by Jaired Hall, Esquire
I want to look more into the Missouri Statutes that apply specifically and exclusively to law enforcement officers and their use of force, but in the meantime, here are some more thoughts about the grand jury process and what happened in Ferguson.
I find the whole grand jury process interesting.
In my experience, prosecutor’s use them to pretty much get whatever charges they want straight to the trial phase of the court system.
99% (or thereabouts) of criminal defendants can’t afford to fight a case to trial, and therefore, it’s easy for a prosecutor to pay little attention to how good or bad the case is. Once he shoves through an indictment, the next most likely thing he’ll get is a plea deal.
And by the way, I’m sitting here in Texas County where the 99% of people I’m talking about who end up pleading out because they can’t afford a trial are white people.
I was pleasantly surprised one day a year or so ago when a prosecutor from a nearby county called me and said, “I understand you’re representing the accused. We’re doing a grand jury over here. If you have any evidence that you believe the jury should be aware of, I’d be happy to present it to them along with the other evidence. I gave him some stuff, and the indictment that came down was for a misdemeanor (which ended up getting thrown out shortly thereafter). The prosecutor was fair, and when he could have gotten multiple felonies, he came out with a misdemeanor.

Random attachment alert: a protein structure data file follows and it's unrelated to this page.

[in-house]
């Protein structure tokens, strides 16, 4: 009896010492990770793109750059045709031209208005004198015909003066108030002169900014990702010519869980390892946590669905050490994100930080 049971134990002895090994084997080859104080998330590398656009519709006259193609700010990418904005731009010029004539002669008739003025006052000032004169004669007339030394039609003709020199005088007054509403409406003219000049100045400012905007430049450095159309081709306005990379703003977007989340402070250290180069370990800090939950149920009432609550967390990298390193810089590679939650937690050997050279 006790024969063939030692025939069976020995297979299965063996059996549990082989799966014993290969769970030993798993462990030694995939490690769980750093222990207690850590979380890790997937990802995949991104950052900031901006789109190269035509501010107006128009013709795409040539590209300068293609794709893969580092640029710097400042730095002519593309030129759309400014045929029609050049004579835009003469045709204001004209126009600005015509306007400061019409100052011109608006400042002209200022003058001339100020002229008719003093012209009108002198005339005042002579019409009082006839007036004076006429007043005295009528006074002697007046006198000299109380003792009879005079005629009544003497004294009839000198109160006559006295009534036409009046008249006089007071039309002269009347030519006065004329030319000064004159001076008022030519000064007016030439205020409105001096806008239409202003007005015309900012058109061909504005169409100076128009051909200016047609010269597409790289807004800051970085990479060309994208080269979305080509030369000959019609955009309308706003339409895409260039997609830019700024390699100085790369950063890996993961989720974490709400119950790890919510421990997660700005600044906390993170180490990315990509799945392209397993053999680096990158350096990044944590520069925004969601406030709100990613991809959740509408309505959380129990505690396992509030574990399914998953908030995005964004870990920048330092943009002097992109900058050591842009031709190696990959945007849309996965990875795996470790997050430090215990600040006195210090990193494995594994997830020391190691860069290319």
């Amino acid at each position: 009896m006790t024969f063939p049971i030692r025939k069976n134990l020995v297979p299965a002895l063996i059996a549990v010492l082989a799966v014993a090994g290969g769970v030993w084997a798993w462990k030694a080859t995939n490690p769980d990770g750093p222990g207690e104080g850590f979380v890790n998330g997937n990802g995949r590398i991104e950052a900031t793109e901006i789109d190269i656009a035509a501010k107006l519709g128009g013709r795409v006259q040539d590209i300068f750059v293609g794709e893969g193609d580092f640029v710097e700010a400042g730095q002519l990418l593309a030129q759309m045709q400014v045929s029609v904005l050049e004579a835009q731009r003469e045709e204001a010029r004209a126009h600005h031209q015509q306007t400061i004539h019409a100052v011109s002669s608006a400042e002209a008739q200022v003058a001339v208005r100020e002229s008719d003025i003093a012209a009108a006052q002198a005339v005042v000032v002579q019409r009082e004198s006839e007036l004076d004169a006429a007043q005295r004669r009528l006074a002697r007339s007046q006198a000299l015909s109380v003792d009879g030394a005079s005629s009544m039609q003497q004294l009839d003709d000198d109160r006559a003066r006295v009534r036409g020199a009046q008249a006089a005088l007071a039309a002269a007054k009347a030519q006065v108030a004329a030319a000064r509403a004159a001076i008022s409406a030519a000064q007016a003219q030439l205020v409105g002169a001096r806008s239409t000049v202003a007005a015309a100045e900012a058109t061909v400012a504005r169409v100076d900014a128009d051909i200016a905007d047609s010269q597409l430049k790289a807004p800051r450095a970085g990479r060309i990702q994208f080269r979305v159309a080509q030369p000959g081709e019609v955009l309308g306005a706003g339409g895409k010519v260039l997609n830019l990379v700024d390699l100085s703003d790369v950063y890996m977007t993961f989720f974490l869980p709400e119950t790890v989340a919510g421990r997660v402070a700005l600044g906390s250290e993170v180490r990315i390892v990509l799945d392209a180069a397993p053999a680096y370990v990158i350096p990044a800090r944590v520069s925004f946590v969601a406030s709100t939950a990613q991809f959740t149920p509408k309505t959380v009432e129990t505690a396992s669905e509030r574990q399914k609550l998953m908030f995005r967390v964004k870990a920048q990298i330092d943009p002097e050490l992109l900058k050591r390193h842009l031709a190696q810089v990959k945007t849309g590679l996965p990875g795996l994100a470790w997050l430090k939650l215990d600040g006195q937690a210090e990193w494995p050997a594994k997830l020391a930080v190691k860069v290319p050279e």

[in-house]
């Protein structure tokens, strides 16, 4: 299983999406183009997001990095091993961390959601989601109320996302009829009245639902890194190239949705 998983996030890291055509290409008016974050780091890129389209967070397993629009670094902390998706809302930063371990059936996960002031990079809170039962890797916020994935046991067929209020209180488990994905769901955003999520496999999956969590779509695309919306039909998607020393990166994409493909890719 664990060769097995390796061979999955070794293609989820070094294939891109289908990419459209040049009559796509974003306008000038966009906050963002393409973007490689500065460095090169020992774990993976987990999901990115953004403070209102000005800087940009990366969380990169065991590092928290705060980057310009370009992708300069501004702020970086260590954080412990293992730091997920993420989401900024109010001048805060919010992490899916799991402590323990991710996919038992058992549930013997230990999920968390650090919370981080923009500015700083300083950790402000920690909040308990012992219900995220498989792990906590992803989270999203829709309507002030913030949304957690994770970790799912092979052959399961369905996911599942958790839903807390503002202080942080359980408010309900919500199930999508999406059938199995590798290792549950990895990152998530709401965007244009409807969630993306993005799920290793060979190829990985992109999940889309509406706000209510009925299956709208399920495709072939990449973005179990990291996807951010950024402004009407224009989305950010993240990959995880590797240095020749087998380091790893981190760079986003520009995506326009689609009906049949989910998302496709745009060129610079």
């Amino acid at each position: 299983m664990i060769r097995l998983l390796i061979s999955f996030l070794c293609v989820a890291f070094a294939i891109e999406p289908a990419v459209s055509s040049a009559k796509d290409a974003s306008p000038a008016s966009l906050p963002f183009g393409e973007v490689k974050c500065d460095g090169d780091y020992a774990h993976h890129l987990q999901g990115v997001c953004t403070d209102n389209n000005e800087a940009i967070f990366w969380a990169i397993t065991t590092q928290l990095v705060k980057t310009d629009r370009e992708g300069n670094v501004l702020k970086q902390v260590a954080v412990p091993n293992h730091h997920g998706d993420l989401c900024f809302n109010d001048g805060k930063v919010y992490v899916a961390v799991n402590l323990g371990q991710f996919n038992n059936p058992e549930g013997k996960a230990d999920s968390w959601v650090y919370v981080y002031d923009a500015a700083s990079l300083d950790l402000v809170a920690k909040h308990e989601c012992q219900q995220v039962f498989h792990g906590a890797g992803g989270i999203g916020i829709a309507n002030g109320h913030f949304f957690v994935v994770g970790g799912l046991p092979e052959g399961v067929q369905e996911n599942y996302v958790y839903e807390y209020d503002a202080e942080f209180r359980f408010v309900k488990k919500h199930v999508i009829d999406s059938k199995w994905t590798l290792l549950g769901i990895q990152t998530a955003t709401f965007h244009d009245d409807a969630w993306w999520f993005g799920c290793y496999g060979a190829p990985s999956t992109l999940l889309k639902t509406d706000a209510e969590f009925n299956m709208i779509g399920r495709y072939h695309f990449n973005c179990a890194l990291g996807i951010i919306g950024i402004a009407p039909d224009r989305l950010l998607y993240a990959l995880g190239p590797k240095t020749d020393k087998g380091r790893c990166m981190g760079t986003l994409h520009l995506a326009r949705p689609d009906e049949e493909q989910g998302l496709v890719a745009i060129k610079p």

I think there is no question that the prosecutor in the Michael Brown case could have presented the evidence in a way that would easily have resulted in an indictment for first degree murder.
I think it’s also pretty likely that a trial would have resulted in a not guilty verdict.
A prosecutor’s job isn’t to make a victim’s family happy by prosecuting a legally unwinable case. A prosecutor’s job is to win cases against those who have committed a crime. An affirmative defense isn’t *just* something the defendant brings forward — the defendant brings it forward to convince the jury that *no crime* was committed.
A prosecutor who has a really weak case will not even file. This prosecutor may have considered the case a clear loser, but for the sake of exhaustive fairness and justice, he presented very thorough evidence to a grand jury.
Here’s an interesting article: http://www.washingtontimes.com/news/2014/nov/25/legal-scholars-praise-ferguson-grand-jury-fairness/
What should a prosecutor try to be accomplishing with a grand jury?
If a prosecutor has a really bad case, he should just decline to file charges at all, and not even seek an indictment.
But is that even an option in a high profile case? In a high profile case, the prosecutor is not, in my opinion, suddenly mandated to take a case all the way to the trial stage. For one thing, no one likes to lose a big trial. For another thing, I don’t think it’s ethical to make someone go through a murder trial (or any criminal trial for that matter) if the prosecutor truly believes the jury will find the person not guilty. But finally, when the stakes are high (such as in the Ferguson case, or any case where someone is killed) the prosecutor should not take the weight of the decision on his own shoulders. It is, in these instances, appropriate to make the citizens of the area in the form of a grand jury make that weighty decision.